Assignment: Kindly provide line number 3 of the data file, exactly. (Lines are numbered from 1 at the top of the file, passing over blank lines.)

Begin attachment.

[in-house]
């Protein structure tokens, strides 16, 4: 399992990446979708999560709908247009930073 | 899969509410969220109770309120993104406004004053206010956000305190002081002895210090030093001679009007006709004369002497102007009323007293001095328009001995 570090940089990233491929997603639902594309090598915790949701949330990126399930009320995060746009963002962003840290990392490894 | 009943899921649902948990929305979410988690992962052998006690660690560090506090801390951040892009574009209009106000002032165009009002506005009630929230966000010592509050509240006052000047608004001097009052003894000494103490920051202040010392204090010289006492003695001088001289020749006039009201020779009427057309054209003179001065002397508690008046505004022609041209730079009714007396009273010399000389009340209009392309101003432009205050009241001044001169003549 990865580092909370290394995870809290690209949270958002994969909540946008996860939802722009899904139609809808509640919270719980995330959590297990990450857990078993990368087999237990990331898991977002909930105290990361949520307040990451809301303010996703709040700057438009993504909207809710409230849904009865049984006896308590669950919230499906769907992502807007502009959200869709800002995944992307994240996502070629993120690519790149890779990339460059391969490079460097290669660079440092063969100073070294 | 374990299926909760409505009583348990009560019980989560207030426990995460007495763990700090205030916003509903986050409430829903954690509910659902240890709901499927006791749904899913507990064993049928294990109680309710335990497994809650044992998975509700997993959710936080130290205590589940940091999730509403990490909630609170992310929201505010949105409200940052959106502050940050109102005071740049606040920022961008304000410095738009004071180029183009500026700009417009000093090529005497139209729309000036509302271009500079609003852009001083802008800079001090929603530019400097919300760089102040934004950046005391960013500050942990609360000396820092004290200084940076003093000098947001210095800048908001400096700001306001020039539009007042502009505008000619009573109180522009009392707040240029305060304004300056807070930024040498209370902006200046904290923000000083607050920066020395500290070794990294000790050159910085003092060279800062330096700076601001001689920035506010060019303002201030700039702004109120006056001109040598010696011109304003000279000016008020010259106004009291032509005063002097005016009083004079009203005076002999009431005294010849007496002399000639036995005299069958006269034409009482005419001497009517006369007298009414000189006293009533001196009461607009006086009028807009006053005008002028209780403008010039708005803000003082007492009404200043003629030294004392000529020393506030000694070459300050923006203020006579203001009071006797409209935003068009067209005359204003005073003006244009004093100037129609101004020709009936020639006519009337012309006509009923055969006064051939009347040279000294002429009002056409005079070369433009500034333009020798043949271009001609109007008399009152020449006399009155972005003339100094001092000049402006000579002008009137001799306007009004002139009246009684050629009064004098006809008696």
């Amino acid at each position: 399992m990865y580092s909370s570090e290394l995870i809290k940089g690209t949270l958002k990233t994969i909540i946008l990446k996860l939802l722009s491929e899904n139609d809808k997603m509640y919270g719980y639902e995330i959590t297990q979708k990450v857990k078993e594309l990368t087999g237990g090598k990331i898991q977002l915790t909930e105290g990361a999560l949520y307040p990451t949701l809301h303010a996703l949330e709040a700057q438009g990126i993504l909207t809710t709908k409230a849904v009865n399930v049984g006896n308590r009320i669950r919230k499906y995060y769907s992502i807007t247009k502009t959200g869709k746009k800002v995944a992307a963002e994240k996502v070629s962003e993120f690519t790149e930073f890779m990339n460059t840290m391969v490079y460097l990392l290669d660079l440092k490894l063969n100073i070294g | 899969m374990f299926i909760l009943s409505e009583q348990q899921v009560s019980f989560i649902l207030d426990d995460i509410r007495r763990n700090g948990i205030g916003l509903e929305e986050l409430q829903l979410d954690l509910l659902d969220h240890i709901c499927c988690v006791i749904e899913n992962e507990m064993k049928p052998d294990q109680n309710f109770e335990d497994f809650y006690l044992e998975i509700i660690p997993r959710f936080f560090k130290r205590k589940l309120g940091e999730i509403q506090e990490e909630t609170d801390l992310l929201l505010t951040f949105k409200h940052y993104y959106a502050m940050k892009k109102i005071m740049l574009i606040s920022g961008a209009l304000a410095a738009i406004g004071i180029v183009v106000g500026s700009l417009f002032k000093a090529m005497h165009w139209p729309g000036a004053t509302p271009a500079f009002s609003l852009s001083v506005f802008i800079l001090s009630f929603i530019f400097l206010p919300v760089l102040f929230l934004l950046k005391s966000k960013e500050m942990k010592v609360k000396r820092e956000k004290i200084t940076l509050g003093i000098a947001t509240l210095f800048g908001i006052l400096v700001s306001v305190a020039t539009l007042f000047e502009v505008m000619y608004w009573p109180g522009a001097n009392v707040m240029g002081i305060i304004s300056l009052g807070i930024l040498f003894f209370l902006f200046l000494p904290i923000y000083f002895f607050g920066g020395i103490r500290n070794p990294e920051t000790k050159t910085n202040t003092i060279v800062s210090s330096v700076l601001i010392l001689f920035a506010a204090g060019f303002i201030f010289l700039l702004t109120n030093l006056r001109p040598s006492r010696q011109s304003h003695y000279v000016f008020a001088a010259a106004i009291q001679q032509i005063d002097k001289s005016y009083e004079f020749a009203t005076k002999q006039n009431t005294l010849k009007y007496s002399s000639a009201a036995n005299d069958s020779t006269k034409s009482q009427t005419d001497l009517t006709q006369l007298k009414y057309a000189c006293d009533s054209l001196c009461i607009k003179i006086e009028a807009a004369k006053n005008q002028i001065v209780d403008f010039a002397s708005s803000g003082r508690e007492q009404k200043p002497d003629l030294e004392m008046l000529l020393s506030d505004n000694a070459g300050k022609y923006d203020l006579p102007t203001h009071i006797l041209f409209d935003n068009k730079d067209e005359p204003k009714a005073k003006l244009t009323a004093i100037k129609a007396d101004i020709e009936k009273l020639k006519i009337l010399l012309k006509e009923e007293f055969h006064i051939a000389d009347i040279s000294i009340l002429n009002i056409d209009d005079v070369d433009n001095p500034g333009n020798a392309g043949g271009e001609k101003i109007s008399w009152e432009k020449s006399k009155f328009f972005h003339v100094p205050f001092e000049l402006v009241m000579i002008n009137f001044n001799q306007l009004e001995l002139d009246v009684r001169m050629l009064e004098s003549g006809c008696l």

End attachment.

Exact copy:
């Amino acid at each position: 399992m990865y580092s909370s570090e290394l995870i809290k940089g690209t949270l958002k990233t994969i909540i946008l990446k996860l939802l722009s491929e899904n139609d809808k997603m509640y919270g719980y639902e995330i959590t297990q979708k990450v857990k078993e594309l990368t087999g237990g090598k990331i898991q977002l915790t909930e105290g990361a999560l949520y307040p990451t949701l809301h303010a996703l949330e709040a700057q438009g990126i993504l909207t809710t709908k409230a849904v009865n399930v049984g006896n308590r009320i669950r919230k499906y995060y769907s992502i807007t247009k502009t959200g869709k746009k800002v995944a992307a963002e994240k996502v070629s962003e993120f690519t790149e930073f890779m990339n460059t840290m391969v490079y460097l990392l290669d660079l440092k490894l063969n100073i070294g | 899969m374990f299926i909760l009943s409505e009583q348990q899921v009560s019980f989560i649902l207030d426990d995460i509410r007495r763990n700090g948990i205030g916003l509903e929305e986050l409430q829903l979410d954690l509910l659902d969220h240890i709901c499927c988690v006791i749904e899913n992962e507990m064993k049928p052998d294990q109680n309710f109770e335990d497994f809650y006690l044992e998975i509700i660690p997993r959710f936080f560090k130290r205590k589940l309120g940091e999730i509403q506090e990490e909630t609170d801390l992310l929201l505010t951040f949105k409200h940052y993104y959106a502050m940050k892009k109102i005071m740049l574009i606040s920022g961008a209009l304000a410095a738009i406004g004071i180029v183009v106000g500026s700009l417009f002032k000093a090529m005497h165009w139209p729309g000036a004053t509302p271009a500079f009002s609003l852009s001083v506005f802008i800079l001090s009630f929603i530019f400097l206010p919300v760089l102040f929230l934004l950046k005391s966000k960013e500050m942990k010592v609360k000396r820092e956000k004290i200084t940076l509050g003093i000098a947001t509240l210095f800048g908001i006052l400096v700001s306001v305190a020039t539009l007042f000047e502009v505008m000619y608004w009573p109180g522009a001097n009392v707040m240029g002081i305060i304004s300056l009052g807070i930024l040498f003894f209370l902006f200046l000494p904290i923000y000083f002895f607050g920066g020395i103490r500290n070794p990294e920051t000790k050159t910085n202040t003092i060279v800062s210090s330096v700076l601001i010392l001689f920035a506010a204090g060019f303002i201030f010289l700039l702004t109120n030093l006056r001109p040598s006492r010696q011109s304003h003695y000279v000016f008020a001088a010259a106004i009291q001679q032509i005063d002097k001289s005016y009083e004079f020749a009203t005076k002999q006039n009431t005294l010849k009007y007496s002399s000639a009201a036995n005299d069958s020779t006269k034409s009482q009427t005419d001497l009517t006709q006369l007298k009414y057309a000189c006293d009533s054209l001196c009461i607009k003179i006086e009028a807009a004369k006053n005008q002028i001065v209780d403008f010039a002397s708005s803000g003082r508690e007492q009404k200043p002497d003629l030294e004392m008046l000529l020393s506030d505004n000694a070459g300050k022609y923006d203020l006579p102007t203001h009071i006797l041209f409209d935003n068009k730079d067209e005359p204003k009714a005073k003006l244009t009323a004093i100037k129609a007396d101004i020709e009936k009273l020639k006519i009337l010399l012309k006509e009923e007293f055969h006064i051939a000389d009347i040279s000294i009340l002429n009002i056409d209009d005079v070369d433009n001095p500034g333009n020798a392309g043949g271009e001609k101003i109007s008399w009152e432009k020449s006399k009155f328009f972005h003339v100094p205050f001092e000049l402006v009241m000579i002008n009137f001044n001799q306007l009004e001995l002139d009246v009684r001169m050629l009064e004098s003549g006809c008696l």